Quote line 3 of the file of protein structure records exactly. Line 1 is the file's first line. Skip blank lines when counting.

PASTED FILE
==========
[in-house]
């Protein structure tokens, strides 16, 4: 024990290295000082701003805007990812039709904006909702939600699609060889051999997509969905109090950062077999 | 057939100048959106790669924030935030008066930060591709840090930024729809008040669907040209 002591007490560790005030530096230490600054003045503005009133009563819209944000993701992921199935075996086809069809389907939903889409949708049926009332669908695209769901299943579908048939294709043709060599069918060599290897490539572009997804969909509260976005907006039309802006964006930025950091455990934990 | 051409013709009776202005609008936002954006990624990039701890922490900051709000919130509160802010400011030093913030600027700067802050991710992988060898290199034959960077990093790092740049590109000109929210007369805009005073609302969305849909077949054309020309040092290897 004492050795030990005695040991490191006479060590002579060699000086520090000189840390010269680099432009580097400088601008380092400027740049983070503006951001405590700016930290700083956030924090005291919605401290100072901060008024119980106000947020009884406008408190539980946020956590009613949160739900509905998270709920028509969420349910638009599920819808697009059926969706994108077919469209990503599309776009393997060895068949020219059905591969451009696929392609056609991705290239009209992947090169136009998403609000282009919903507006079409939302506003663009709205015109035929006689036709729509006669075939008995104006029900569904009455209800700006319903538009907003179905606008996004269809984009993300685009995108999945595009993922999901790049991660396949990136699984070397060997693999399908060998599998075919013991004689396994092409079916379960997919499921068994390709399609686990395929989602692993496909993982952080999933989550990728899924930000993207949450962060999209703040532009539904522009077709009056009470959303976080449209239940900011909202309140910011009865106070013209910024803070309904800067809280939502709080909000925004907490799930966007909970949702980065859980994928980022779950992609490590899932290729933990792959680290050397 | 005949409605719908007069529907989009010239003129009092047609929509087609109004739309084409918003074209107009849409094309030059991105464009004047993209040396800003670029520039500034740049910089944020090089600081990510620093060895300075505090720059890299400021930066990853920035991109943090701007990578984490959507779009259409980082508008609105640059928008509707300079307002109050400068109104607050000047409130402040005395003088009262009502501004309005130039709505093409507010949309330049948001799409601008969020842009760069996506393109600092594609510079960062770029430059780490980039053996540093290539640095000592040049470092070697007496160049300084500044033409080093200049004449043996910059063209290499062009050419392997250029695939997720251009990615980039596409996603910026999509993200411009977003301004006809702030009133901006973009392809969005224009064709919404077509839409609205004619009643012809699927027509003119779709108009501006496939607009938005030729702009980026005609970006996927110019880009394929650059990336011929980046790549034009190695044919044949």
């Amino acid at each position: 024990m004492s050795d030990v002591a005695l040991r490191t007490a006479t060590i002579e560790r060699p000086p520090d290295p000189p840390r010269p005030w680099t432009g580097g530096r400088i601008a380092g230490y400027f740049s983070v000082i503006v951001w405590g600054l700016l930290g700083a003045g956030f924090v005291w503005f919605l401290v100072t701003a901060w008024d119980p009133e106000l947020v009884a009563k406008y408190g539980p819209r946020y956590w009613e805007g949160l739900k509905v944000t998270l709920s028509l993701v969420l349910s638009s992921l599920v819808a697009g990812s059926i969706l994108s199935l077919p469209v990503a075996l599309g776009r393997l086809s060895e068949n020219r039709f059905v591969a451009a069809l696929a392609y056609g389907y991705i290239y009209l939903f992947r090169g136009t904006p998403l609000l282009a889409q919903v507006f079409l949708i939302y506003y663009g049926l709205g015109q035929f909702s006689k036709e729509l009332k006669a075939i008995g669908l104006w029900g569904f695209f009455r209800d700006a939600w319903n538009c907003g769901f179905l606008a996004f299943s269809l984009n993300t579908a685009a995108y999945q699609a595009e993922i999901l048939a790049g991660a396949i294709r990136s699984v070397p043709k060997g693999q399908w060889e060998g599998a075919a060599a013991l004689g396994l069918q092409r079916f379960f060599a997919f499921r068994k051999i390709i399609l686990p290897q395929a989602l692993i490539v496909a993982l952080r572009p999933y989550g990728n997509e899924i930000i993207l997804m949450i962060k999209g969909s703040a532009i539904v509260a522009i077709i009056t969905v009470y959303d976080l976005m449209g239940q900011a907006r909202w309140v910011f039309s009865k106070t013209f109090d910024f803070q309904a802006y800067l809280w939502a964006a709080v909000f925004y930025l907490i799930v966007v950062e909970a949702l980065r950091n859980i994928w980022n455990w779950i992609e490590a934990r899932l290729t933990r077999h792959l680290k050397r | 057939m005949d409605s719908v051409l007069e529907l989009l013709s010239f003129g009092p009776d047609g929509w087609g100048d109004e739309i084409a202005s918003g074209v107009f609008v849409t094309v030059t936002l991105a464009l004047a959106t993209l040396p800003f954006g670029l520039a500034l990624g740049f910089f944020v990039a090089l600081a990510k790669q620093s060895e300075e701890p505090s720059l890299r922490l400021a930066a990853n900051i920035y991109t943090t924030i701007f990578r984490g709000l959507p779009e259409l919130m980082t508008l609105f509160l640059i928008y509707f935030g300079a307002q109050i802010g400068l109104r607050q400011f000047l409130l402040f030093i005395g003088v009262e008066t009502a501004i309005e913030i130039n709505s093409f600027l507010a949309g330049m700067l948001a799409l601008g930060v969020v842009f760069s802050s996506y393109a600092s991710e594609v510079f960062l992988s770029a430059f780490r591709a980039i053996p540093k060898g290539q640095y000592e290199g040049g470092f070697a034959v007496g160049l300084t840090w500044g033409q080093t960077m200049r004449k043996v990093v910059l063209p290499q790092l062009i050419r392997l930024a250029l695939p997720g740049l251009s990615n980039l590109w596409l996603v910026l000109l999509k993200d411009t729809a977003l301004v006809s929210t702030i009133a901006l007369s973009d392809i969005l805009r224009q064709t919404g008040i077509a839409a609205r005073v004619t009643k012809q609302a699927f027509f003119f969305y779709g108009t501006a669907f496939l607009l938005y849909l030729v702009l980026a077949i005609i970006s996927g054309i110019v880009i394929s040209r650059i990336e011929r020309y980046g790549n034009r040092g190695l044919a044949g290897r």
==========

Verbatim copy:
């Amino acid at each position: 024990m004492s050795d030990v002591a005695l040991r490191t007490a006479t060590i002579e560790r060699p000086p520090d290295p000189p840390r010269p005030w680099t432009g580097g530096r400088i601008a380092g230490y400027f740049s983070v000082i503006v951001w405590g600054l700016l930290g700083a003045g956030f924090v005291w503005f919605l401290v100072t701003a901060w008024d119980p009133e106000l947020v009884a009563k406008y408190g539980p819209r946020y956590w009613e805007g949160l739900k509905v944000t998270l709920s028509l993701v969420l349910s638009s992921l599920v819808a697009g990812s059926i969706l994108s199935l077919p469209v990503a075996l599309g776009r393997l086809s060895e068949n020219r039709f059905v591969a451009a069809l696929a392609y056609g389907y991705i290239y009209l939903f992947r090169g136009t904006p998403l609000l282009a889409q919903v507006f079409l949708i939302y506003y663009g049926l709205g015109q035929f909702s006689k036709e729509l009332k006669a075939i008995g669908l104006w029900g569904f695209f009455r209800d700006a939600w319903n538009c907003g769901f179905l606008a996004f299943s269809l984009n993300t579908a685009a995108y999945q699609a595009e993922i999901l048939a790049g991660a396949i294709r990136s699984v070397p043709k060997g693999q399908w060889e060998g599998a075919a060599a013991l004689g396994l069918q092409r079916f379960f060599a997919f499921r068994k051999i390709i399609l686990p290897q395929a989602l692993i490539v496909a993982l952080r572009p999933y989550g990728n997509e899924i930000i993207l997804m949450i962060k999209g969909s703040a532009i539904v509260a522009i077709i009056t969905v009470y959303d976080l976005m449209g239940q900011a907006r909202w309140v910011f039309s009865k106070t013209f109090d910024f803070q309904a802006y800067l809280w939502a964006a709080v909000f925004y930025l907490i799930v966007v950062e909970a949702l980065r950091n859980i994928w980022n455990w779950i992609e490590a934990r899932l290729t933990r077999h792959l680290k050397r | 057939m005949d409605s719908v051409l007069e529907l989009l013709s010239f003129g009092p009776d047609g929509w087609g100048d109004e739309i084409a202005s918003g074209v107009f609008v849409t094309v030059t936002l991105a464009l004047a959106t993209l040396p800003f954006g670029l520039a500034l990624g740049f910089f944020v990039a090089l600081a990510k790669q620093s060895e300075e701890p505090s720059l890299r922490l400021a930066a990853n900051i920035y991109t943090t924030i701007f990578r984490g709000l959507p779009e259409l919130m980082t508008l609105f509160l640059i928008y509707f935030g300079a307002q109050i802010g400068l109104r607050q400011f000047l409130l402040f030093i005395g003088v009262e008066t009502a501004i309005e913030i130039n709505s093409f600027l507010a949309g330049m700067l948001a799409l601008g930060v969020v842009f760069s802050s996506y393109a600092s991710e594609v510079f960062l992988s770029a430059f780490r591709a980039i053996p540093k060898g290539q640095y000592e290199g040049g470092f070697a034959v007496g160049l300084t840090w500044g033409q080093t960077m200049r004449k043996v990093v910059l063209p290499q790092l062009i050419r392997l930024a250029l695939p997720g740049l251009s990615n980039l590109w596409l996603v910026l000109l999509k993200d411009t729809a977003l301004v006809s929210t702030i009133a901006l007369s973009d392809i969005l805009r224009q064709t919404g008040i077509a839409a609205r005073v004619t009643k012809q609302a699927f027509f003119f969305y779709g108009t501006a669907f496939l607009l938005y849909l030729v702009l980026a077949i005609i970006s996927g054309i110019v880009i394929s040209r650059i990336e011929r020309y980046g790549n034009r040092g190695l044919a044949g290897r």